What is the purpose of Pre trial detention. The overwhelming detention of undertrials during the pandemic resulted in a humanitarian crisis in overcrowded prisons. Despite thousands falling ill and many dying, prison officials battled to prevent mass transmission among inmates and employees. By quarantining “new” admissions, establishing quarantine zones, suspending jail manuals, and restricting visitors, prisons implemented their lockdown policies. There is no restriction on the arrival of more undertrial detainees, and their release rate from prison has reduced since the outbreak.
Lockdown curbs are being used to normalize the destructive impact of the highly contagious Omicron strain in prisons. Prisons have not finished vaccination programs, and conditions have deteriorated as the number of inmates has grown. Court appearances have been halted. Lawyers are unable to meet with their clients in person. Even if families and visitors are immunized and follow Covid guidelines, prison visits have ceased.
According to experts, the widespread incarceration of pre-trial convicts is the primary cause of “overcrowding” in our jails. The state’s punitive policy has not prioritized decriminalization. Instead, it has led to a stunning 31.8 percent increase in the number of undertrial prisoners incarcerated and a 40.1 percent increase in the detention of detainees from 2015 to 2020. (as of December 31, 2020). Rather than being the exception, incarceration is the norm.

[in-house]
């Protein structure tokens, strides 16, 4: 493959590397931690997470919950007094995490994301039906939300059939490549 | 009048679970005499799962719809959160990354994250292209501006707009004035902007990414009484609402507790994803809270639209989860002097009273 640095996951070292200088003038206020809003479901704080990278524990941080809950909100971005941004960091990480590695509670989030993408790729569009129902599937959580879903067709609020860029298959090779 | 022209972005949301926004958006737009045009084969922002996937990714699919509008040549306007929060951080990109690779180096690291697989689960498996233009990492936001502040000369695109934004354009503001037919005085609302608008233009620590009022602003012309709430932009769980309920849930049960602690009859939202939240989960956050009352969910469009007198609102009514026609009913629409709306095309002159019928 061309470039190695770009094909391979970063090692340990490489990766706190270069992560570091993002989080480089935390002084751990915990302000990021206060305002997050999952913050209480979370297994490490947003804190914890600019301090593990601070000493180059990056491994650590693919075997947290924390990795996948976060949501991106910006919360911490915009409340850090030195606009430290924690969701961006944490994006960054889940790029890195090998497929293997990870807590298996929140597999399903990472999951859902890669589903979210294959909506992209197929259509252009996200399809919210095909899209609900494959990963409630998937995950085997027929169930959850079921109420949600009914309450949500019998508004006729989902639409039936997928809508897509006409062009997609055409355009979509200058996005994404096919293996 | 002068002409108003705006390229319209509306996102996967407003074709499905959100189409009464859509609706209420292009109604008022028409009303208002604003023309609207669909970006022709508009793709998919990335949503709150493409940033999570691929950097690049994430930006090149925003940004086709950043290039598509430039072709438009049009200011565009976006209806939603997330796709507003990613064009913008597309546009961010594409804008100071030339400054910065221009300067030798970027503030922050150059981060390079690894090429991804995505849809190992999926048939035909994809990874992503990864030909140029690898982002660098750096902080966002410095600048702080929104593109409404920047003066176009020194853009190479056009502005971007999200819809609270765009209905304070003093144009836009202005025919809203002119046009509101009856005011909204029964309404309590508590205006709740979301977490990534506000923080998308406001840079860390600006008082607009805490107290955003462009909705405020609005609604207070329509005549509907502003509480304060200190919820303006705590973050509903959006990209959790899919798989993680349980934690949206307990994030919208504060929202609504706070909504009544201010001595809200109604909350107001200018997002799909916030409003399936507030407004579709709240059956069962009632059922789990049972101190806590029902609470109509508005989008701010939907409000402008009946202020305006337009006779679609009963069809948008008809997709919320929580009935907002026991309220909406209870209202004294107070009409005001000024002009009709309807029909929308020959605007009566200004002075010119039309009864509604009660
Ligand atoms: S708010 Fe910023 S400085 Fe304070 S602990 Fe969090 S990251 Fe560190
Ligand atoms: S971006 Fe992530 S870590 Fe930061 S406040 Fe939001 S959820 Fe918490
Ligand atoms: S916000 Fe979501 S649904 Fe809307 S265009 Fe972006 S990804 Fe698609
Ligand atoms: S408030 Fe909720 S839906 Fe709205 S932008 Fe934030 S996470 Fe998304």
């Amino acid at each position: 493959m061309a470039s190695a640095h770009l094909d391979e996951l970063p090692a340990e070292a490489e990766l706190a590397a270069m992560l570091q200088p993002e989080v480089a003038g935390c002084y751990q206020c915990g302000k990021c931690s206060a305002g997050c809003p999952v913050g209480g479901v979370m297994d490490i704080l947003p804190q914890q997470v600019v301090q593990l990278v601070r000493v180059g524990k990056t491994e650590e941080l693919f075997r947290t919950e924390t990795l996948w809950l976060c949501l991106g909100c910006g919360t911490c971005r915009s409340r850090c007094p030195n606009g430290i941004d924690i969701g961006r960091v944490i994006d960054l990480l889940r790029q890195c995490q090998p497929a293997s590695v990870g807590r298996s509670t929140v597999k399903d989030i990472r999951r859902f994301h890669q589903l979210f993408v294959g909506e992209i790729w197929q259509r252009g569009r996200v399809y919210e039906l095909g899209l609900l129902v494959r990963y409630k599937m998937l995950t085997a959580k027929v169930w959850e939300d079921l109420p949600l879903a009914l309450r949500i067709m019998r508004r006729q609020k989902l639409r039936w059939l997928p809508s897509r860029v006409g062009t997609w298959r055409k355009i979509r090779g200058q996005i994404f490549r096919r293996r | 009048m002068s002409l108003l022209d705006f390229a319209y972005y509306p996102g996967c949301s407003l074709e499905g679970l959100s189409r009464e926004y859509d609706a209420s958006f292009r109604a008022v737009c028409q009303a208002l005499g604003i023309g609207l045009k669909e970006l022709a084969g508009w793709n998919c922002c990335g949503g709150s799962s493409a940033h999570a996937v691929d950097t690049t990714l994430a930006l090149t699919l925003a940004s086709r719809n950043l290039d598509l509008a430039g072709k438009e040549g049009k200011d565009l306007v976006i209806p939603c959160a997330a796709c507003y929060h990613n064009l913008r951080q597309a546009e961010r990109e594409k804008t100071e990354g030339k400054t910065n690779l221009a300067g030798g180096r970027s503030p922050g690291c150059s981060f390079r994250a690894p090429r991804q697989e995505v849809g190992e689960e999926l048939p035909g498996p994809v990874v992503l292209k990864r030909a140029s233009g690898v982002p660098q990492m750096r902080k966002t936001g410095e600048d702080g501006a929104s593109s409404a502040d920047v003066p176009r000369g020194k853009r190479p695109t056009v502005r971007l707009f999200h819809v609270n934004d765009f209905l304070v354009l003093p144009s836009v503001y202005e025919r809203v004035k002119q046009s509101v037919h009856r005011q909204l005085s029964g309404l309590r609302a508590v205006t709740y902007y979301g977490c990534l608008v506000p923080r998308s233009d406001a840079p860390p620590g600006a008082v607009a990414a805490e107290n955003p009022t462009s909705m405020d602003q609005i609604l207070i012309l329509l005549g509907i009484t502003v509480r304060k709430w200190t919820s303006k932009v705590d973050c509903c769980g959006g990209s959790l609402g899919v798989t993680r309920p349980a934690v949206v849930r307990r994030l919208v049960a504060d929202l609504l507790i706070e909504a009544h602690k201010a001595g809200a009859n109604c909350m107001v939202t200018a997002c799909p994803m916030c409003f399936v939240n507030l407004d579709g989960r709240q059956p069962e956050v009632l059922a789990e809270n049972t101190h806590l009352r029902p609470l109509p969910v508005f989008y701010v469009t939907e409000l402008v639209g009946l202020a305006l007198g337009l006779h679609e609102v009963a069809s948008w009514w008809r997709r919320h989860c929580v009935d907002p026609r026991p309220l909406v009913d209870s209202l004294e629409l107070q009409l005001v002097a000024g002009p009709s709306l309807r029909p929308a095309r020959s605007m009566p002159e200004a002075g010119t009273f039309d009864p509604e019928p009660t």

The Supreme Court of India declared in Contagion of Covid-19 Virus in Prisons that “the demand of decongestion is a problem touching the health and right to life of both the prison prisoners and the police officials working.” Most HPCs, on the other hand, did not use gender-sensitive classification or classification based on the right to life or health.
Decongestion was considered an administrative issue by the majority of HPCs. One could even argue that the HPC classification influenced bail decisions and limited release categories used by the barely functional undertrial review committees.
During the epidemic, additional dockets were created, most of which were connected to violations of the “lockdown law” under section 188 of the IPC (disobedience to order duly promulgated by public servant). There were 29,469 cases filed under this clause in 2019. By 2020, the number of cases had risen to a staggering 6,12,179. Other regulations, such as local laws, were also employed, resulting in 16,43,690 more instances registered in 2020 than in 2019. There has been no amnesty for these crimes, and the misuse of the “epidemic legislation” has not been subjected to judicial scrutiny.
Governments and courts must, without a doubt, take a public health and gender-sensitive approach to the issue of the mass detention of pre-trial detainees. The role of prison watchdogs in bringing accountability to these ominous detention centers must be reinstated. A humanitarian catastrophe has emerged due to the decrease in the rate of release of undertrials from prison and the rise in custodial mortality. In addition, the HPCs’ bureaucratic attitude should be examined.
Rather than paying lip respect to dead letter reform, courts should prioritize convicts’ experiences in “lockdown” prisons. It’s past time to put a stop to the law’s obsession with the cruel, inhumane, and degrading treatment of pre-trial detainees. The practice of mass detention of pretrial detainees must be ended. Any society must despise institutionalized apathy to detention’s brutal and inhumane conditions.